Frank Gohlke

With Tom Arndt as your native-born guide, you can actually know a lot about Minnesotans just by looking. He begins from a psychological bedrock that he shares with his fellow Midwesterners and brings it to universal consciousness. It is an entirely human report on a place profoundly understood and sympathetically photographed, something rare in these days of instant messaging and short attentions spans.

David Travis, former Curator of Photography, The Art Institute of Chicago

Spanning 40 years, these moments freeze a lost time, a lost Minneapolis, and, when Arndt visits rural farming relatives with camera in hand, a lost way of life. The best part of the book comes at the end (although Garrison Keillor contributes a nice forward; the men are pals), when the photographer gives a little insight into the making of each photo.

MinnPost.com

Arndt has a generous spirit and creates images of tremendous empathy. Home is completely accessible, a book of local history for everyone who’s ever groaned at having to sit through a slide show of vacation photos with no people in them. Arndt is all about the people; as with an album of family photos, we smile at the familiarity of his subjects while noting the telling period details that creep in around the edges of the frame. This is a collection to visit and revisit for its documentation and celebration of the real Minnesota, the Minnesota we know and love.

Twin Cities Daily Planet

Forty years of Minnesota in gorgeous black and white.

Star Tribune

Arndt’s observations convey more than is seen at first glance, drawing the viewer back again to delve more deeply into the images. Home will resonate with anyone admiring fine photography—doubly so if Minnesota is their home too.

Lavender

At his best, Ardnt’s photos, most of them portraits, have the depth and power of documentary work by Frank and Liebling.

Rochester Post-Bulletin

Arndt has entered into a pact with his subjects, a mutual understanding about this Minnesota life—honest and affectionate without being sentimental or cloyingly romanticized. Each of these portraits is tied to a specific recognizable time and place: diners, parlors, drag strips and sports arenas, city sidewalks or the County Fair. The details of these settings are wonderful, and we could happily dwell on them alone. But these photographs are, most essentially, about the people who inhabit these places (often stoically, sometimes joyfully, always proudly) and call them home.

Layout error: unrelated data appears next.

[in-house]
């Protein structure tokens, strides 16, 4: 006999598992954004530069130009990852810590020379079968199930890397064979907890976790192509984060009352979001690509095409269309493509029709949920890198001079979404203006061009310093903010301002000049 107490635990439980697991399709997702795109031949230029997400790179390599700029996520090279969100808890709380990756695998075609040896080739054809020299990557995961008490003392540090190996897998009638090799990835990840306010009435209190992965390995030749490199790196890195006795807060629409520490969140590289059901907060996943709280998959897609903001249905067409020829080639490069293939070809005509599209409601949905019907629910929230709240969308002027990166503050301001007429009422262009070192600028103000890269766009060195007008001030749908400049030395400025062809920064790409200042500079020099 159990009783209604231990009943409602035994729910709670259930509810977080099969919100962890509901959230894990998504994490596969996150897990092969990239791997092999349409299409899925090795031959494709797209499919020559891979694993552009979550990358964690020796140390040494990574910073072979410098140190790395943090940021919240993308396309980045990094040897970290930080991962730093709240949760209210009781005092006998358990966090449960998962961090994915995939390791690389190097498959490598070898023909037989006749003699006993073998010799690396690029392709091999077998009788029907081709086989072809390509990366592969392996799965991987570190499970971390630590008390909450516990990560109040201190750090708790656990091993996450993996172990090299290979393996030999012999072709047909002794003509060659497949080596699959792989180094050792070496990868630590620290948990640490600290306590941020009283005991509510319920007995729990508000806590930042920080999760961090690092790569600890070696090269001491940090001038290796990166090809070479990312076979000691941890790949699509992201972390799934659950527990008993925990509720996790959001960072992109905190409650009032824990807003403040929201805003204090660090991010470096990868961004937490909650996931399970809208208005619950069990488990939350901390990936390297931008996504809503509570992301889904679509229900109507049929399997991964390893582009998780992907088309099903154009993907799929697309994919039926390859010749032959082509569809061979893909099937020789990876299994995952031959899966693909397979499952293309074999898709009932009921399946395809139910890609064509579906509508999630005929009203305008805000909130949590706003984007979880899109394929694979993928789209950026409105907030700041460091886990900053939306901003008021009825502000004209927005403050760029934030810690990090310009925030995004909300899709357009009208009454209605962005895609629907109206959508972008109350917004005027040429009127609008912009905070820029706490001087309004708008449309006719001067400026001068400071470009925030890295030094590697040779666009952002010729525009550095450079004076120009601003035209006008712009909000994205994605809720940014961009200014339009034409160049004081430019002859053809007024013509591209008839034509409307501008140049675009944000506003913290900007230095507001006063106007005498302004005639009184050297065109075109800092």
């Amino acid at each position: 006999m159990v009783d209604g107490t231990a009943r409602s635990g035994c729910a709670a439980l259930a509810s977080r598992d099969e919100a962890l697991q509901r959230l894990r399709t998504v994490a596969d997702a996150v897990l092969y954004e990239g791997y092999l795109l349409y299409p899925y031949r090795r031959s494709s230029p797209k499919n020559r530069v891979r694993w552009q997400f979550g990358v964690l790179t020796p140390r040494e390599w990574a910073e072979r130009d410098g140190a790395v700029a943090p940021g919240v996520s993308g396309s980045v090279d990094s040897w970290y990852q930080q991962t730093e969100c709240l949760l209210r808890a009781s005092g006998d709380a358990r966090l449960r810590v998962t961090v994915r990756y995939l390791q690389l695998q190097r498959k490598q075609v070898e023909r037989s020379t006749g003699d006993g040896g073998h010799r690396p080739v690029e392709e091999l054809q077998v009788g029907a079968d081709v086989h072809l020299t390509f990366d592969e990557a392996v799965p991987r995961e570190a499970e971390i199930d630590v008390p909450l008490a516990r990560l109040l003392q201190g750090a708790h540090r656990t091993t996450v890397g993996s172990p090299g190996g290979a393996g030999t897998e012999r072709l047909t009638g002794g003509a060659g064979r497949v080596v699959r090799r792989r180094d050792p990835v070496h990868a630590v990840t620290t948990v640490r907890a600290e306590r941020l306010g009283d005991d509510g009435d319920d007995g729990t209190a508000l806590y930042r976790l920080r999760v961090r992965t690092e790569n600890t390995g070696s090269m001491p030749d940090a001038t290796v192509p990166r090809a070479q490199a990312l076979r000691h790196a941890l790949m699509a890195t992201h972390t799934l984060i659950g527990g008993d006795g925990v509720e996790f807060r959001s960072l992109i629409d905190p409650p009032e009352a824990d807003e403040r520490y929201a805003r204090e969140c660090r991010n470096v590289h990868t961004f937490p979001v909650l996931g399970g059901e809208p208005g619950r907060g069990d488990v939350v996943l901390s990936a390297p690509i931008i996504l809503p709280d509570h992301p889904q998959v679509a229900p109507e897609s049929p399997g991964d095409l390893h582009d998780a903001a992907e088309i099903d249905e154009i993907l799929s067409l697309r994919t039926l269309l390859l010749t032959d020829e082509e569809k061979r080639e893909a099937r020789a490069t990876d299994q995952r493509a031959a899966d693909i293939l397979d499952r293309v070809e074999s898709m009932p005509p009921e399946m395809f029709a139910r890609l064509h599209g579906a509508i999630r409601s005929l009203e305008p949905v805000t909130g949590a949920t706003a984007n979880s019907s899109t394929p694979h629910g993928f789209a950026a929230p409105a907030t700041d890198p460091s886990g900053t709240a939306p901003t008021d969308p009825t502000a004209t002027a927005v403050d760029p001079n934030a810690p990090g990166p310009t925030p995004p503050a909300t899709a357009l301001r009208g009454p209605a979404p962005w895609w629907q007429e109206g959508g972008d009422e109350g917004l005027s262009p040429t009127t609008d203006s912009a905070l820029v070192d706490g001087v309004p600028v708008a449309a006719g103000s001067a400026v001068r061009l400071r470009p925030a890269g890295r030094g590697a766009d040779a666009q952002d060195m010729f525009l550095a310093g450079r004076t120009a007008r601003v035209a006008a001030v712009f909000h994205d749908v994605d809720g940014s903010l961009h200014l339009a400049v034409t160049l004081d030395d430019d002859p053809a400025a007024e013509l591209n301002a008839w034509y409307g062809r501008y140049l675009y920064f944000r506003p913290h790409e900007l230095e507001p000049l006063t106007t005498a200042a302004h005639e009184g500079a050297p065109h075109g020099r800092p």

B&W Magazine

This book features a beautiful collection of . . . black and white images that offer a candid glimpse at daily life from the 1970s to the present.

Shutterbug

Midway through my first look at Home, agape came to mind among cascading layers of emotions and thoughts. I’ve never used that word in conversation or print (unless for some long forgotten college paper) before now. Rachmonis, yes—for you Lutherans, Yiddish for a broad sympathy, a feeling for the other: love, well of course, everyone knows what love is, even true love. Without true love there would be no Great American Songbook or rock n’ roll or opera. If you have a few lingering questions on this ancient topic, take a slow look at this book. Tom Arndt loves people; he loves each and every one of us unconditionally. Photographs prove nothing, but his photographs bear witness to this claim.

Photo Eye

Viewing Arndt’s photographs is like reading a book, very slowly, isolating and focusing on each word, one at a time. But, in the end there are sentences, paragraphs, stories, and meaning.

mnartists.org

Arndt’s images are powerful. . . . These photographs are potent not only in composition, but also for the information they contain. In a culture possessed with the attractions of consumption (at least until very recently), whether of things or personalities, Arndt’s work is singularly unconcerned with such things. His subjects are society’s persistently uncultivated; they are anti-bling. Rather, Arndt’s risk has been to find the significance in the insignificant. Underlying these seemingly banal images, a careful viewer can mine a reservoir of information—about the politics of the day, racial tension and harmony, the steadfast hand of poverty, the fruits of hard work, and the power of friendship.

Mason Riddle, mnartists.org

By allowing people’s lives to speak for themselves, Arndt’s photographs reveal the often forgotten moments that build common bridges across a diverse and ever-changing state.

The Photograph Collector